A friend of mine yesterday sent me a link from Slate Magazine, with an article by Jessica Grose titled, “Generation Scold: Why millennials are so judgmental about promiscuity”.
The article basically argues that millennials are more judgmental than their generational counterparts on the concept of promiscuity, that is, sexual relations with a multitude of different people, citing that even millennial men are more likely to use negative connotations to describe men with multiple sexual partners.
They say it’s judging promiscuity, I say it’s eliminating the double standard. And while the article touches on this point, I believe it’s the far bigger point to be made. Promiscuity, even during the ‘free love’ era in America in the 60s and 70s, has never been widely accepted in the United States. Sexuality, in general, and its derivations, have never and will probably never be a widely discussed subject compared to other nations. To suggest that millennials are judgmental towards promiscuity seems, premature and even incorrect. But, we do see millennials assigning less double standard to men and women (the old ‘slut’ vs. ‘stud’ argument).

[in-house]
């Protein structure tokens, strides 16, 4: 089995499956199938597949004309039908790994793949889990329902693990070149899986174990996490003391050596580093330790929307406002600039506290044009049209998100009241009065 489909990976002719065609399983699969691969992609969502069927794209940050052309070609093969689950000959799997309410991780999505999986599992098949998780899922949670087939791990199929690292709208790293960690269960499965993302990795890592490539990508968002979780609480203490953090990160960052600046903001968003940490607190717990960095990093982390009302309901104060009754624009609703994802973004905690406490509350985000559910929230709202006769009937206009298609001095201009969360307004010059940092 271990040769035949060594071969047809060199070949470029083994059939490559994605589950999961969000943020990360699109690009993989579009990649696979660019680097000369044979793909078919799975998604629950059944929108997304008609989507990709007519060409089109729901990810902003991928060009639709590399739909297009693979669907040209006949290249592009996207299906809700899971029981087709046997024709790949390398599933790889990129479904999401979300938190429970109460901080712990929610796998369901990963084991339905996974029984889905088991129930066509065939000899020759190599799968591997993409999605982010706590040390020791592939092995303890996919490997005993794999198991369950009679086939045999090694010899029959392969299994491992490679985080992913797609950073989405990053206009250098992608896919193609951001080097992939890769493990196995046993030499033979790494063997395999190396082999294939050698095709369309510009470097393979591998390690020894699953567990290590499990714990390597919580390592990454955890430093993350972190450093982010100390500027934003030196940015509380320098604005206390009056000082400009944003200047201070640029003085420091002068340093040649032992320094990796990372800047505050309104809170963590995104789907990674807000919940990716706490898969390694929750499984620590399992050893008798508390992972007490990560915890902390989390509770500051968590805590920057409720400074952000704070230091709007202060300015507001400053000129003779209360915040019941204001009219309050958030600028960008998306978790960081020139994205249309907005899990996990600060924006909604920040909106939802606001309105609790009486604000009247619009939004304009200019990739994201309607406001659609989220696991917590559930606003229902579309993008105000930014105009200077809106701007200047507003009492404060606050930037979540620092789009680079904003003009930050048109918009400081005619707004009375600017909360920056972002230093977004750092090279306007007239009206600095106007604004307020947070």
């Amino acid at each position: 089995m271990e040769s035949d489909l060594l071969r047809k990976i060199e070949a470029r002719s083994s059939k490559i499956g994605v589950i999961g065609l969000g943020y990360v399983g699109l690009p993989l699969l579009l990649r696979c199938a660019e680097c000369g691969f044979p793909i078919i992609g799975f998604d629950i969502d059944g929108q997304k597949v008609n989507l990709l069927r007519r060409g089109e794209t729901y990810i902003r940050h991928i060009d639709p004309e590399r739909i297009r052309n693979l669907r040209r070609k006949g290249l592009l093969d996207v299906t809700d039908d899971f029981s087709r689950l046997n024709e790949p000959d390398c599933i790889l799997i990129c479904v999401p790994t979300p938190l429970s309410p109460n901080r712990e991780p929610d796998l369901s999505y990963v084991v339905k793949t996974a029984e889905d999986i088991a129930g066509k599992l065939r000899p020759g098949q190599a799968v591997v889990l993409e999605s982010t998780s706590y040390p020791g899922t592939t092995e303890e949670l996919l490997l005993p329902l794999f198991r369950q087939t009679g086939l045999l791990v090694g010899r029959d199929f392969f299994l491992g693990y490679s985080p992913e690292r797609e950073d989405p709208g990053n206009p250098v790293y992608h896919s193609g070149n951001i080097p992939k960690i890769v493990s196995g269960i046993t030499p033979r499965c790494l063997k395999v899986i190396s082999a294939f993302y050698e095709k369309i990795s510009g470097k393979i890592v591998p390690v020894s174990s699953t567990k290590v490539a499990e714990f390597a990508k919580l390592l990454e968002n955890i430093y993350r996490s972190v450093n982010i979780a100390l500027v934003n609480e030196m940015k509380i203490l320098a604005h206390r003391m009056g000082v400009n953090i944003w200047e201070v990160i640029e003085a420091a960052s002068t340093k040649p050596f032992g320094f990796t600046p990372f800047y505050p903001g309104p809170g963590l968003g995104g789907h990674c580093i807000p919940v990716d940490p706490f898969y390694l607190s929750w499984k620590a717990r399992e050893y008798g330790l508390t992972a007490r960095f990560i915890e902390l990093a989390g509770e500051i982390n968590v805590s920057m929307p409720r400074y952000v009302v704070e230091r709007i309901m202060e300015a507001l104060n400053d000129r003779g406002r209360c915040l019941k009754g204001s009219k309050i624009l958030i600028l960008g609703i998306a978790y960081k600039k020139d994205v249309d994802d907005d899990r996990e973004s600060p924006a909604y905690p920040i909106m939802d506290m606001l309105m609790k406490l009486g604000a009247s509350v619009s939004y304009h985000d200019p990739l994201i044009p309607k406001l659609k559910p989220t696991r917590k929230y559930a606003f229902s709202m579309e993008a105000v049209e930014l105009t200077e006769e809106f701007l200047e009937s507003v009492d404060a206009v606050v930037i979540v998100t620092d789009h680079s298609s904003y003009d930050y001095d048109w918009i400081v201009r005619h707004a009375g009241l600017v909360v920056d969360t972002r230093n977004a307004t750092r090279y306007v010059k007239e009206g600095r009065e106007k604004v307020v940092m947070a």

The article cites the authors Neil Howe and William Strauss and their book, Millennials Rising, where they called Gen Y deeply conventional and traditional. What the article fails to mention is Millennials Rising was written in 2000, when even most senior millennials were still in high school.
And thus is the danger of pegging millennials. We can look at the polls and the research, but when millennials are still in high school, I think it’s premature, especially in 2000, to start labeling millennials. In fact, the Pew Research Poll (taken at the beginning of this) suggests that millennials are anything but traditional, values-oriented, and conventional.
I encourage journalists, authors, and researchers to use caution before labeling an entire generation before we reach adulthood.